C. The Review of Dr. Bakare's Standard of Care and Subsequent Corrective Action
The QA Committee is a committee of the Department of Obstetrics and Gynecology that reviews and analyzes quality of care issues to ensure consistent application of appropriate standards of patient care. (Doc. 113, Ex. 13 at 14; Doc. 106, Ex. NNN ¶ 8.) The function of the QA Committee is "to identify a threshold below which most physicians would agree that the care is substandard and above which there may be several levels of acceptable care." (Doc. 104, Ex. E at P03698.) Patient care issues may be referred to the QA Committee by any person in the Pinnacle Health System. (Doc. 106, Ex. WW at 16.) After committee members review patient charts on their own, the QA Committee discusses the cases to determine whether further review is necessary. If so, the QA Committee sends a letter to the doctor involved in the case, requesting a detailed explanation. After receiving a response from the doctor, which normally includes an explanation beyond that contained in the chart, the QA Committee will assign points to the extent warranted. The assessed points reflect concerns with patient care and their accumulation can subject a physician to chart review and referral to the credentialing committee or MEC. Once points are assigned to a case, the Chairman of the QA Committee signs a form and sends the case to the Chairman of the OB/GYN Department-in this case Dr. Bronitsky-for his review and approval. If the Chairman is satisfied with the review process, he will also sign the form and send a letter to the doctor regarding the QA Committee's assessment of points. (Doc. 106, Ex. NNN ¶ 8; Doc. 106, Ex. VV at 17; Doc. 104, Ex. E at P02748, P02761.)
The QA Committee reviewed numerous cases of Dr. Bakare for quality of care issues. (See generally Doc. 104, Ex. E.) As early as December 1999, the QA Committee began reviewing several of the cases at issue in the instant matter. (Doc. 104, Ex. E at P02801.) The QA Committee requested responses from Dr. Bakare, but Dr. Bakare generally failed to respond in a timely manner. (See generally Doc. 104, Exs. E, F.) Ultimately, the QA Committee assigned points to a few of Dr. Bakare's cases. (See, e.g., Doc. 104, Ex. E at P02858-60; Doc. 104, Ex. F at P01062, P01074, P01085, P01093.) In addition to the cases reviewed by the QA Committee, Dr. Kellis independently referred three of Dr. Bakare's cases to Dr. Bronitsky's attention. (Doc. 103 ¶ 111; Doc. 113 ¶ 111.) On March 11, 2002, Drs. Kellis and Bronitsky met with Dr. Bakare to discuss general concerns about his quality of care. (Doc. 103 ¶ 120; Doc. 113 ¶ 120; Doc. 106, Ex. TT at 115.)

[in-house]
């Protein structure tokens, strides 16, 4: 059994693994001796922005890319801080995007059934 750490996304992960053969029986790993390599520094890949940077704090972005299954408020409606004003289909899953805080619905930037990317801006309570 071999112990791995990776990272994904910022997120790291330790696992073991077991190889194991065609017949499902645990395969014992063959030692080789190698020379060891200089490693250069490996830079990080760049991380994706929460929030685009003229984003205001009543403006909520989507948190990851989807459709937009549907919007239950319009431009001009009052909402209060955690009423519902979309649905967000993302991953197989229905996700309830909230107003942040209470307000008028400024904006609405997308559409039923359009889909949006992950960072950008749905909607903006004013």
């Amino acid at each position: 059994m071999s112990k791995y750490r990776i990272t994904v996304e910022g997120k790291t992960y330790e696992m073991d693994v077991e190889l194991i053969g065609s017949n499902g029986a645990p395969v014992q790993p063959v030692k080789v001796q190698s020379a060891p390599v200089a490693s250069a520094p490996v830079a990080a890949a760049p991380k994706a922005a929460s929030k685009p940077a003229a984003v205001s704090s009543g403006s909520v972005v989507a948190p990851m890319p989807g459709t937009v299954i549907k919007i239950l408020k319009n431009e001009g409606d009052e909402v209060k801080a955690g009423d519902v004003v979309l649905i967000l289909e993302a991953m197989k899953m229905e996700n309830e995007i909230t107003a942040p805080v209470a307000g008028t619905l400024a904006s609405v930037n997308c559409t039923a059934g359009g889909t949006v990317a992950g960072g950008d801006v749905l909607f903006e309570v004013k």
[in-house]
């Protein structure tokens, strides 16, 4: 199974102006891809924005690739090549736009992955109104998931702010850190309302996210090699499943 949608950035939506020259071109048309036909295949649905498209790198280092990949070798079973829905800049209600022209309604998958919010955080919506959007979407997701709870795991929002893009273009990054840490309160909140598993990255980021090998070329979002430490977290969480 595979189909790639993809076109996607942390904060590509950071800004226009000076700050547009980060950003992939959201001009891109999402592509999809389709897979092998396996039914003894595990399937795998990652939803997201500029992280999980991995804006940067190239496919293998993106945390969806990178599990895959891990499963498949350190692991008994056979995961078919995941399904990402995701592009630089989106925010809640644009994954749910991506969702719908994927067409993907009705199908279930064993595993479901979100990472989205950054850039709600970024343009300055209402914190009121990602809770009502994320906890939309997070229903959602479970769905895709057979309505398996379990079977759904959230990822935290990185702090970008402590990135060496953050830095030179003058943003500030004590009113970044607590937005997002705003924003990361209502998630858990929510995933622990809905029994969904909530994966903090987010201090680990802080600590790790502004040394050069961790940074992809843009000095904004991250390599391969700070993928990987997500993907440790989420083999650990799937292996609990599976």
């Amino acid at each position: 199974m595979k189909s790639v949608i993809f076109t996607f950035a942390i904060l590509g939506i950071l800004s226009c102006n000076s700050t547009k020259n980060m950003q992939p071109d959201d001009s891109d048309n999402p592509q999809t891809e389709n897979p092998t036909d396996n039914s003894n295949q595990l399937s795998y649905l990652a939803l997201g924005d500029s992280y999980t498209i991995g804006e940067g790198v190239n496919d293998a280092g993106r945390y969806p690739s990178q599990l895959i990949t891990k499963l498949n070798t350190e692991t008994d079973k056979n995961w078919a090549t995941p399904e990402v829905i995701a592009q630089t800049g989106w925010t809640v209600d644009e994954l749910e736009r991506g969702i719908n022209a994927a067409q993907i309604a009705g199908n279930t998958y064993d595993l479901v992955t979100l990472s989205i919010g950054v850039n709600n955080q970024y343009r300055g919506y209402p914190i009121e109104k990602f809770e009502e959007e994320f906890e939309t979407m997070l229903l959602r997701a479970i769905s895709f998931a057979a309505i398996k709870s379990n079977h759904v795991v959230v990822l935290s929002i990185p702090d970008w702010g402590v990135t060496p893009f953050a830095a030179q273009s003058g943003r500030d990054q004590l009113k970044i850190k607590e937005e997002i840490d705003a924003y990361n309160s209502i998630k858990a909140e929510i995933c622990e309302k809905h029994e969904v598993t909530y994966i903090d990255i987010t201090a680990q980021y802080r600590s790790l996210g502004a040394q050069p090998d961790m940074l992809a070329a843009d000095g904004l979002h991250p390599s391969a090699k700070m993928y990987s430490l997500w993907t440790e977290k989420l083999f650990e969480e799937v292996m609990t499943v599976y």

On April 1, 2002, Dr. Bronitsky sent a letter to the President of the Medical Staff at Pinnacle Health System requesting his guidance and the guidance of MEC because the QA Committee had identified Dr. Bakare as "falling outside the standard of care" for the OB/GYN Department. (Doc. 105, Ex. L.) On April 23, 2002, MEC formally initiated an investigation into the quality of care issues involving Dr. Bakare, as identified by the QA Committee.*fn7 MEC directed its attorney to notify Drs. Bakare and Bronitsky that it would address this matter during its May 2002 session and that they were invited to attend, make presentations, and respond to questions. (Doc. 104, Ex. D at P00070, P00786.) MEC's attorney wrote to Drs. Bronitsky and Kellis (Doc. 105, Ex. M) and to Dr. Bakare (Doc. 105, Ex. N)*fn8 informing them of the pending matter before MEC regarding the request for corrective action against Dr. Bakare.
Dr. Bakare attended the May 28, 2002 meeting of MEC.*fn9 Dr. Bronitsky also attended and presented Dr. Bakare's cases, but he neglected to bring the relevant patient charts to the meeting and was unable to respond to specific questions concerning patient care. (Doc. 113, Ex. 1 ¶¶ 41-43.) Dr. Bakare responded to Dr. Bronitsky's presentation and answered questions. (Doc. 103 ¶ 140; Doc. 113 ¶ 140.) Because many of the physicians on MEC were not OB/GYN physicians, Dr. Moore recommended that MEC retain an expert to review the cases and provide an independent expert opinion. (Doc. 106, Ex. TT at 147-48; Doc. 113, Ex. 1 ¶ 43.) Following the presentations regarding Dr. Bakare's cases, MEC directed: